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Dentistry TodayThe Do’s and Don’t’s of Single-shade Composites in the Smile Zone

Unveiling the Art and Technique of Direct Composite Restoration

The world of dentistry is witnessing a surge in the popularity of direct composite restoration of anterior teeth, driven by demand for minimally invasive procedures. This article provides a case study examining the nuances of single-shade composites, highlighting common errors and providing guidance for optimum results.

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For dental professionals, understanding the intricacies of single-shade composites is crucial in delivering aesthetically pleasing and durable restorations. By adhering to the principles outlined in this article, practitioners can enhance their technique, avoid common pitfalls, and ultimately provide better care — and results — to their patients.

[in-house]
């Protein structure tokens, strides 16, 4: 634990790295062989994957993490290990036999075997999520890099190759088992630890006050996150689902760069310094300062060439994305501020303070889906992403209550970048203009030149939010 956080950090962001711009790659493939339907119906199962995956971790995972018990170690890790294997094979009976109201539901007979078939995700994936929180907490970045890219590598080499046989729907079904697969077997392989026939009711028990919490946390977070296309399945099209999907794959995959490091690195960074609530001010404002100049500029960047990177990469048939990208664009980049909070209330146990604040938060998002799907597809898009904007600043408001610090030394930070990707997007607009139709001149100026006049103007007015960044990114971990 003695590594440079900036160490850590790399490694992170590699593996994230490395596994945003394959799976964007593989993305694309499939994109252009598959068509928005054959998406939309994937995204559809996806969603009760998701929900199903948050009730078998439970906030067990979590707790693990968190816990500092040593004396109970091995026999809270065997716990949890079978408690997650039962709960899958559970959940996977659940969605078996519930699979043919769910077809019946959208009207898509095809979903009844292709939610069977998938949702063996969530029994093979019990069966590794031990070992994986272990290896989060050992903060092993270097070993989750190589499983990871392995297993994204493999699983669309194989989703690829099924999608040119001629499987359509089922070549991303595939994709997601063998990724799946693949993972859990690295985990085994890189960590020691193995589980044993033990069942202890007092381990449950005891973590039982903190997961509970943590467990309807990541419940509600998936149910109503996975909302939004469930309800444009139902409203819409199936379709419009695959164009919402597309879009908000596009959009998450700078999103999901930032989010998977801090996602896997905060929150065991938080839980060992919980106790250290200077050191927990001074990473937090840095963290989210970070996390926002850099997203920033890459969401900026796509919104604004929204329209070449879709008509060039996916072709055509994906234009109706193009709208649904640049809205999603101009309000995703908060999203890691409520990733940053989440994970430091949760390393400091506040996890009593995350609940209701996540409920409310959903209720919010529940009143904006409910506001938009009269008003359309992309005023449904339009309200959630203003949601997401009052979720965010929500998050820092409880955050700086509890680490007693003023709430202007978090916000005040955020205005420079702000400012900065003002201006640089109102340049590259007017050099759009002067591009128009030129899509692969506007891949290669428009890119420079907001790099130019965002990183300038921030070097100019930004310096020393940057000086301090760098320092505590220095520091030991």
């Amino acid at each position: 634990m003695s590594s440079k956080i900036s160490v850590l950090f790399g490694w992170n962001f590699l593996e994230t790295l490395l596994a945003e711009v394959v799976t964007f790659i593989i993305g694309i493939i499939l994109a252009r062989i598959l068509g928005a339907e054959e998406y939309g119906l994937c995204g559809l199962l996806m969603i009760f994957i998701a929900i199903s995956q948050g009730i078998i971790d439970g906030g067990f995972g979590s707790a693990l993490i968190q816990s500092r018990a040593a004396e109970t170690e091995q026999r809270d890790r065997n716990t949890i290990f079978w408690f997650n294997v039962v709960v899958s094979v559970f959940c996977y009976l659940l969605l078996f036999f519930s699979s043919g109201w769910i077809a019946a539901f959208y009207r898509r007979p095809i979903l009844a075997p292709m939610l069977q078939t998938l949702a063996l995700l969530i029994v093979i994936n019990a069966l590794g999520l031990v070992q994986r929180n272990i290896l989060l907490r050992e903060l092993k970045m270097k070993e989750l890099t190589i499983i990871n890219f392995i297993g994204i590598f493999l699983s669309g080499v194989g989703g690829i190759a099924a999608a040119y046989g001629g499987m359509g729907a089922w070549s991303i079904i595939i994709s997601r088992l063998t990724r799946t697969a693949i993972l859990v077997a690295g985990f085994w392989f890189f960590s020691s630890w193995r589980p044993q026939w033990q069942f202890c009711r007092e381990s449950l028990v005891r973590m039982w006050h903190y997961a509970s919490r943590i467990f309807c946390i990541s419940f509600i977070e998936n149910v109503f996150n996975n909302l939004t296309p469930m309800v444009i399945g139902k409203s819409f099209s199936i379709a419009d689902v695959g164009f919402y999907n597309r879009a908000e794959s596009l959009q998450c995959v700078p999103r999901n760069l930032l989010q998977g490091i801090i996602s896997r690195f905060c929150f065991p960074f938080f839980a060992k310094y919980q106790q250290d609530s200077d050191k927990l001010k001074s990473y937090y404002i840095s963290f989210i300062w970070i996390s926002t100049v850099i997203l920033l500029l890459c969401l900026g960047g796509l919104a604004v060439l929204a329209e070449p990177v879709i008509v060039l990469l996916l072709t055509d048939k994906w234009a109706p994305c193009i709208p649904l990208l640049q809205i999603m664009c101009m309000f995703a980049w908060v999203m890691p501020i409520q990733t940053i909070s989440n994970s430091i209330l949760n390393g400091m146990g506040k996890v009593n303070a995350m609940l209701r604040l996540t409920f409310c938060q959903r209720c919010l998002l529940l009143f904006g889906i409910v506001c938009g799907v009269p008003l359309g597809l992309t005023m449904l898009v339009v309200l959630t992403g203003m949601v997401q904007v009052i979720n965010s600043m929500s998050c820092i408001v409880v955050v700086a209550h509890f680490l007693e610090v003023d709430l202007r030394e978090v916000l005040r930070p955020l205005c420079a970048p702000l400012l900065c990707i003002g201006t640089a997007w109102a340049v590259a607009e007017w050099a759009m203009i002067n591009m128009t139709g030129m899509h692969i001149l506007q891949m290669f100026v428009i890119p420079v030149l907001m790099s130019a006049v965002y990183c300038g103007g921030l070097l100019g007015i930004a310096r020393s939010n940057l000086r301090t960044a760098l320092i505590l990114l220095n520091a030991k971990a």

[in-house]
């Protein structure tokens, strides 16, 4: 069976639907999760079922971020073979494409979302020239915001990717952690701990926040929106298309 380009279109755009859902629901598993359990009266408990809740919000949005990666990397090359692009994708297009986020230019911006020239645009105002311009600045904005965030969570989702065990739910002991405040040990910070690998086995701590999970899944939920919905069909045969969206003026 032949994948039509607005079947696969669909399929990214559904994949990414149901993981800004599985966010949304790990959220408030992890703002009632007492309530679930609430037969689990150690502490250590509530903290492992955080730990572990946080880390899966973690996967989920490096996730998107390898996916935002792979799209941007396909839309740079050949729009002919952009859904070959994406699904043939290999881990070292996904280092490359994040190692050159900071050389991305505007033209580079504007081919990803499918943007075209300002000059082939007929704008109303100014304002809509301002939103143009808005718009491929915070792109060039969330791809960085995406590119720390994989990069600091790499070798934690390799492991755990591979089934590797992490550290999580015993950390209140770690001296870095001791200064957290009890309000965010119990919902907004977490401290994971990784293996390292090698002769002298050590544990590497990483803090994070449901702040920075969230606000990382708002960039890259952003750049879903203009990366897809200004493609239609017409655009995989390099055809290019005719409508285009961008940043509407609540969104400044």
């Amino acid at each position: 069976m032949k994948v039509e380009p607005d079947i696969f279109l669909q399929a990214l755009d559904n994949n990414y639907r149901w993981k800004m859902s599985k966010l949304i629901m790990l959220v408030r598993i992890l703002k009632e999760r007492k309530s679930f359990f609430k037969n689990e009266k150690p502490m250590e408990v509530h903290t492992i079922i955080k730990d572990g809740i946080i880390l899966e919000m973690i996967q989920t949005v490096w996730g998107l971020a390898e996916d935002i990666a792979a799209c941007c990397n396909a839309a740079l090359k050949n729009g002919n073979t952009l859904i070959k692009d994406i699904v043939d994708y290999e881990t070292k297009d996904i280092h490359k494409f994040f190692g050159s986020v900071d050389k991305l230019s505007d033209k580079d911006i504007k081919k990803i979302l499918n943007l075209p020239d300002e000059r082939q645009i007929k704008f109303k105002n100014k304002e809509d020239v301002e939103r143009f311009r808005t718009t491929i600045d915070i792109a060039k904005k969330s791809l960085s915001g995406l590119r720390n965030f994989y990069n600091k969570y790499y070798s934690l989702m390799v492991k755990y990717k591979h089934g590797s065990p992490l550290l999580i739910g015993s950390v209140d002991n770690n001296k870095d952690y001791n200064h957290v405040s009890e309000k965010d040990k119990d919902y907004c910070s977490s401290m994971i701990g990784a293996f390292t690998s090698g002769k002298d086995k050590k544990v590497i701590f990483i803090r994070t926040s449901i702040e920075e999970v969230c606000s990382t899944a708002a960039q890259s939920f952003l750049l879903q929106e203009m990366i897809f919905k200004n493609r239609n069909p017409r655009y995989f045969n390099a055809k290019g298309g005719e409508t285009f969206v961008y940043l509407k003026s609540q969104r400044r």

Key Points

  • The most common direct composite restorations on anterior teeth are Class IV fracture repairs and adding incisal length.
  • A common mistake is having a show-through of the incisal edge against the more translucent composite.
  • The advent of new single-shade composite systems simplifies tooth color matching without complicated layering.
  • Two basic principles for a successful direct composite restoration are proper inciso-facial bevel and correct application of the single-shade composite system.
  • The single-shade composite system obtains its color from the underlying tooth structure.

Dental composites have been used for over half a century, with the first introduced by Rafael Bowen in the 1960s.

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